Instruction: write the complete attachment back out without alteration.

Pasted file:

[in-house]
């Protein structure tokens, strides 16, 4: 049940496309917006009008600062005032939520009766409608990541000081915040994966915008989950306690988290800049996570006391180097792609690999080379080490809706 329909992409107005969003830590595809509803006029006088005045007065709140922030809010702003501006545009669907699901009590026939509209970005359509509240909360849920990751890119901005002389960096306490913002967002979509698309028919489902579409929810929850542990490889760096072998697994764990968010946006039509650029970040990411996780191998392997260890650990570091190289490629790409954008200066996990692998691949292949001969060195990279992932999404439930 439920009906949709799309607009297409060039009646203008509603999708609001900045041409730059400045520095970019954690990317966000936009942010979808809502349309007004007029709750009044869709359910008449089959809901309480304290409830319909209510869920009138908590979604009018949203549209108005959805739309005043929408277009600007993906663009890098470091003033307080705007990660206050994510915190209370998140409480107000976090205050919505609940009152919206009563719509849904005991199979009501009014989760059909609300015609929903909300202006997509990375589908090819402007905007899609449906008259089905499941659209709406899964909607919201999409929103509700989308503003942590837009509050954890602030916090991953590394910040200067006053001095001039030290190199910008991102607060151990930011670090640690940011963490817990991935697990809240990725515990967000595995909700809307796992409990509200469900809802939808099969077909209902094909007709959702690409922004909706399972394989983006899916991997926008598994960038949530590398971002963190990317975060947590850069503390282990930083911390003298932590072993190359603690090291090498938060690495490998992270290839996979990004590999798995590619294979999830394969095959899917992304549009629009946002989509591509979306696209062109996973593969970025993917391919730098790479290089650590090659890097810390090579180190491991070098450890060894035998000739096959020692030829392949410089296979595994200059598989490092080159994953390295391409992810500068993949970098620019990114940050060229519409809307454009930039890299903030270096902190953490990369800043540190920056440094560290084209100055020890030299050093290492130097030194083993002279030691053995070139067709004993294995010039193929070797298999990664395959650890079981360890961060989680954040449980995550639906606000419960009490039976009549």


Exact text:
[in-house]
């Protein structure tokens, strides 16, 4: 049940496309917006009008600062005032939520009766409608990541000081915040994966915008989950306690988290800049996570006391180097792609690999080379080490809706 329909992409107005969003830590595809509803006029006088005045007065709140922030809010702003501006545009669907699901009590026939509209970005359509509240909360849920990751890119901005002389960096306490913002967002979509698309028919489902579409929810929850542990490889760096072998697994764990968010946006039509650029970040990411996780191998392997260890650990570091190289490629790409954008200066996990692998691949292949001969060195990279992932999404439930 439920009906949709799309607009297409060039009646203008509603999708609001900045041409730059400045520095970019954690990317966000936009942010979808809502349309007004007029709750009044869709359910008449089959809901309480304290409830319909209510869920009138908590979604009018949203549209108005959805739309005043929408277009600007993906663009890098470091003033307080705007990660206050994510915190209370998140409480107000976090205050919505609940009152919206009563719509849904005991199979009501009014989760059909609300015609929903909300202006997509990375589908090819402007905007899609449906008259089905499941659209709406899964909607919201999409929103509700989308503003942590837009509050954890602030916090991953590394910040200067006053001095001039030290190199910008991102607060151990930011670090640690940011963490817990991935697990809240990725515990967000595995909700809307796992409990509200469900809802939808099969077909209902094909007709959702690409922004909706399972394989983006899916991997926008598994960038949530590398971002963190990317975060947590850069503390282990930083911390003298932590072993190359603690090291090498938060690495490998992270290839996979990004590999798995590619294979999830394969095959899917992304549009629009946002989509591509979306696209062109996973593969970025993917391919730098790479290089650590090659890097810390090579180190491991070098450890060894035998000739096959020692030829392949410089296979595994200059598989490092080159994953390295391409992810500068993949970098620019990114940050060229519409809307454009930039890299903030270096902190953490990369800043540190920056440094560290084209100055020890030299050093290492130097030194083993002279030691053995070139067709004993294995010039193929070797298999990664395959650890079981360890961060989680954040449980995550639906606000419960009490039976009549």